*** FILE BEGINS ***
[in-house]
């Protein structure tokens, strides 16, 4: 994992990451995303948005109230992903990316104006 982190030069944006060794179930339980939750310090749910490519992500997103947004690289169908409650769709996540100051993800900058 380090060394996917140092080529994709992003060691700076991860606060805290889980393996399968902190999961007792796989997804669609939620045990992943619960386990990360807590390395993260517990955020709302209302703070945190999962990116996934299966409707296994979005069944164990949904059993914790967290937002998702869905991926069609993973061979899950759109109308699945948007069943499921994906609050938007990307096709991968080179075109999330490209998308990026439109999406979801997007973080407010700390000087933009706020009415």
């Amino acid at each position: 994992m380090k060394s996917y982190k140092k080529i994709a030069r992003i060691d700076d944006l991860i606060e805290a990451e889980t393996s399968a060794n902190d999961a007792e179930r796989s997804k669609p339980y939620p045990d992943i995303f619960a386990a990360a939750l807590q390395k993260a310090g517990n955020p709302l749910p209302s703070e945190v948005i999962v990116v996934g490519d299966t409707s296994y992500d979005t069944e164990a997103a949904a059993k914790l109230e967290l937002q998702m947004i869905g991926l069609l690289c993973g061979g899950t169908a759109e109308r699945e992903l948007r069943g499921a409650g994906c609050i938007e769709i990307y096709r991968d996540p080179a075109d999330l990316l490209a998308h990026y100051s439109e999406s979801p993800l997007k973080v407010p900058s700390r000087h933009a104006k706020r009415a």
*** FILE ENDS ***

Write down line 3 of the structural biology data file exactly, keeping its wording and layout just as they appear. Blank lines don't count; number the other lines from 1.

């Amino acid at each position: 994992m380090k060394s996917y982190k140092k080529i994709a030069r992003i060691d700076d944006l991860i606060e805290a990451e889980t393996s399968a060794n902190d999961a007792e179930r796989s997804k669609p339980y939620p045990d992943i995303f619960a386990a990360a939750l807590q390395k993260a310090g517990n955020p709302l749910p209302s703070e945190v948005i999962v990116v996934g490519d299966t409707s296994y992500d979005t069944e164990a997103a949904a059993k914790l109230e967290l937002q998702m947004i869905g991926l069609l690289c993973g061979g899950t169908a759109e109308r699945e992903l948007r069943g499921a409650g994906c609050i938007e769709i990307y096709r991968d996540p080179a075109d999330l990316l490209a998308h990026y100051s439109e999406s979801p993800l997007k973080v407010p900058s700390r000087h933009a104006k706020r009415a």